► Lamborghini Urus tested - in UK
► We blast up the Goodwood hill
► Blindingly fast. But talented, too?
We have now driven the Lamborghini Urus in the UK, as well as on its international launch and as a prototype. The more CAR magazine staff who take the wheel of this shock-and-awe SUV, the more we get to understand it. For it is not natural to take the keys of a Lambo and perch so high; to see the silhouette of an SUV when you mention a car named after a bull; and to hear the whoosh of a turbo when you stand on the throttle in a product hailing from Sant'Agata.
We had another go in the new Urus SUV at the 2018 Goodwood Festival of Speed - and a few runs up and down the Duke of Richmond's hillclimb revealed a little more of the car's character. It's certainly one of the most surprising SUVs to roar off the line, smashing a square hole in the air as it thunders past 62mph in just 3.6 seconds, every single one of the 627lb ft being transferred to the tarmac.
If the duke's driveway was a bit longer and a bit less flinty, we have every reason to believe it'll hit its claimed 189mph top speed, too.
Granted, a Goodwood run is only a fleeting new experience in the Lamborghini 4x4. But this was our first go in a right-hand drive, UK-spec Urus and - rest assured - we'll be getting a full drive in Britain shortly. Stay tuned for a more extensive UK Lambo Urus review in due course.
Lamborghini Urus: the background
While the new Lamborghini Urus 'Super SUV' isn't the Italian company's first attempt at going off-road (who can forget the brawny LM002 of the 1980s?), it is the first of a new generation of seriously high-end SUVs that hopes to capitalise on the world's obsession with high driving positions and the associated social status. Hot on the heels of the Urus will be alternatives from Rolls-Royce, Aston Martin and Ferrari, so Lamborghini needs to make its mark before the waters become too crowded.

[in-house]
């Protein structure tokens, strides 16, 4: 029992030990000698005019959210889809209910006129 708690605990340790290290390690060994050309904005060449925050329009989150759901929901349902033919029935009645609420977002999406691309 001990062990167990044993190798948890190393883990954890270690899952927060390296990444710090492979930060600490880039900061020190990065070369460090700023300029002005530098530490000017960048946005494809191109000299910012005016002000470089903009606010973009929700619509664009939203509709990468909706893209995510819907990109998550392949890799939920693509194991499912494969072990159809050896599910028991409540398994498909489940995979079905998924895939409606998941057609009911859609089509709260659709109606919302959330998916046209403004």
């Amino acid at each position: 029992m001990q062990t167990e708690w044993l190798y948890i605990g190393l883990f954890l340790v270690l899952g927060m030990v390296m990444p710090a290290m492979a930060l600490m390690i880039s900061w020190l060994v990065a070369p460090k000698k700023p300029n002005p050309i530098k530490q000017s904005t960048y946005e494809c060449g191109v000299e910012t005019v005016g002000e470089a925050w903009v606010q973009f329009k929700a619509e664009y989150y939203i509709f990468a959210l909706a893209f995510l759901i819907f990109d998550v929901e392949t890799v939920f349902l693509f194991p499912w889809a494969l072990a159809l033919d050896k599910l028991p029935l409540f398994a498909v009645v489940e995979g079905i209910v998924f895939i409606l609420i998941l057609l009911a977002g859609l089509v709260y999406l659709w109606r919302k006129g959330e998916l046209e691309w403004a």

To get up to speed (quite literally), the Urus employs some choice hardware from the wider Volkswagen Group, including its twin-turbocharged V8 and 48-volt anti-roll system. But, Lamborghini argues, it has all been brought together in a uniquely Lamborghini fashion, wrapped in an aluminium shell that leaves the smartphone wielding onlooker in no doubt as to who makes it. That's backed up by a breadth of capability usually the preserve of the Range Rover brand.
The Urus certainly looks like a raging bull…
Indeed, and the company's stylists cite the aforementioned LM002 as a source of inspiration, though the Urus pays as much homage to the current generation of Lamborghini sports cars as it does the square-jawed late-eighties icon. It's all sharp edges and jaunty angles, self-conscious wheelarches and lots of vents and grilles.
Whisper it, but is it a tad overdesigned? The windows and lights looks a little small from some angles and it needs the optional 23-inch alloy wheels to pull it all off. Still, the rest of the world gapes as it goes by, just as they do at any other contemporary Lamborghini, so job done some would say. It may be too outré for some, but the pointing and gesticulating we experienced driving it in the UK suggests it'll certainly turn heads.